Sam is experimenting with his vocals well in 'Kabhi' and 2005's big hit 'Aaj Phir', The latteris a soft and delightful ballad. This number reveals Sam's vocal miscellany, as he dabbles in eastern classical territory, for someone who isn't properly trained in classical music it's quite a pleasant surprise, particular those of us not accustomed to heavy rock sounds.
'Ajnabi', 'Kyun' and 'Na Mil Saka' are experimental fusion sounds. 'Ajnabi' starts with the blissful sound of violins, soon caught up with drum percussions and the chorus is quite catchy, these factors create a song worth appreciating; however one may find a slight inconsistency with Sam's vocals.
'Kyun' starts with a promising intro with the flute followed by heavy Akash signature drums and guitar notes, Sam's back on form with much gusto packed into his vocals.
After the flute and the violins, the Sitar's turn is up next in 'Na Mil Saka'. Fused with an acoustic guitar, makes a nice Eastern surprise in this heavily western influenced album, however it loses its charm gradually from around the first chorus. It has a nice 'show-off' guitar solo in there though to finish the song off, which is impressive enough to win its listeners back.
No modern album is complete without an instrumental thrown in; here we have 'My Last Breath', which can be described as intense with blazing guitar solos and heavy riffs and with a boldly emphasised melody.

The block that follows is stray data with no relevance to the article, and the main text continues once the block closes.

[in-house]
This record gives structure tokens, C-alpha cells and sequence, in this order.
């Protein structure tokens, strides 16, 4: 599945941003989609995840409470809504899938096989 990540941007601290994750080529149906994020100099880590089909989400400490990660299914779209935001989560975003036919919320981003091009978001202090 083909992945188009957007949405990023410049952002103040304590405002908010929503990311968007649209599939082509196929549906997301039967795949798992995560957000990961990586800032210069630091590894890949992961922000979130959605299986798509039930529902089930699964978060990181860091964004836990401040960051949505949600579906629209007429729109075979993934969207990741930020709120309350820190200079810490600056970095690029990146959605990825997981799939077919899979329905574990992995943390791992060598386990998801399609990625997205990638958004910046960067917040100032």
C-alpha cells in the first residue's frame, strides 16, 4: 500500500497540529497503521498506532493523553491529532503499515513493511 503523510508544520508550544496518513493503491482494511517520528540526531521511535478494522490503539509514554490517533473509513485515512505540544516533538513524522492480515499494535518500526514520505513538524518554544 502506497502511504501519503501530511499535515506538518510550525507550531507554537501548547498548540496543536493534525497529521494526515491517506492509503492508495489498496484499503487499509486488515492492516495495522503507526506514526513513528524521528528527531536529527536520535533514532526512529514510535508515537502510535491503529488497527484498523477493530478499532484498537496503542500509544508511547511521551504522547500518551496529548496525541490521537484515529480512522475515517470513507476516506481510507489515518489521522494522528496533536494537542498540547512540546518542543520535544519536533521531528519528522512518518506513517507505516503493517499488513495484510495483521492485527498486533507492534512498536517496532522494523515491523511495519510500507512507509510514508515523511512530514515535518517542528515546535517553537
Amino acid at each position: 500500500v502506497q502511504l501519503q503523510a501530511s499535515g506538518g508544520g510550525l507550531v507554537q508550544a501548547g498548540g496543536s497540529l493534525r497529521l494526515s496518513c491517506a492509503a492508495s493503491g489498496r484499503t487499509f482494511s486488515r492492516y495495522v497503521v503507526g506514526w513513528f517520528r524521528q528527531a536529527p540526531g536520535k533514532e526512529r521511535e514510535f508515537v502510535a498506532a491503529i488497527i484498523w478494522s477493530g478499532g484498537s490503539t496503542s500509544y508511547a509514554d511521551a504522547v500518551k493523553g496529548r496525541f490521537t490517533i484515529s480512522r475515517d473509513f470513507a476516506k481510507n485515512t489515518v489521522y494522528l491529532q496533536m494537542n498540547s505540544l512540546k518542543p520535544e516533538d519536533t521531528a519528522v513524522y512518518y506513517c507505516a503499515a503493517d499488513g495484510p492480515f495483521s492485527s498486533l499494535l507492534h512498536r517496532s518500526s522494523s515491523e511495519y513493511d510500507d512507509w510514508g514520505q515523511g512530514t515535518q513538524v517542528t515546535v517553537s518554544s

'Zindagi' and 'Tanha' (alternative version of Ajnabi) are two unplugged numbers, soft acoustic and melancholic sounds depicting a lovers yearning. Listen out for the violins too!
The happier, upbeat numbers well suited for parties like 'Rock Funda'; a heavy and engaging 'fun' rock ditty complete with English rap, with an impressive composition and for those of you who have seen the lighthearted, funny video for 'Armaan', you will already be familiar with this entertaining, boogey-able number.
'Do Tin Chaar' also is a fun number, a medley which starts with a country and western sound and will have you swept up into a silly mood, complete with it's tongue in cheek lyrics.
Aks comes to a close with the remixes for 'Armaan' and 'Ji Liya', ending the album on an optimistic note, both remixes are loyal to the original songs, but with added thudding bass lines, definitely great for parties, maybe better suited for the young'uns.
I found this album more to be more of a thrilling ride for the younger listeners, or for the ''young at heart'' of course therefore it isn't really recommended for all, it certainly isn't 'easy listening', and at times I felt it lacked an altogether more wholesome sound with slightly less than adequate production quality, however these two factors can be overlooked in contrast to it's freshly baked, hummable melodies, quite distinct in their sound, these songs will play in your head long after you have stopped listening to them, and for the sheer quantity of the songs giving it an added bonus, also noting that the band haven't compromised on creativity, with its many experimental sounds making it an overall excellent effort from a new rock act.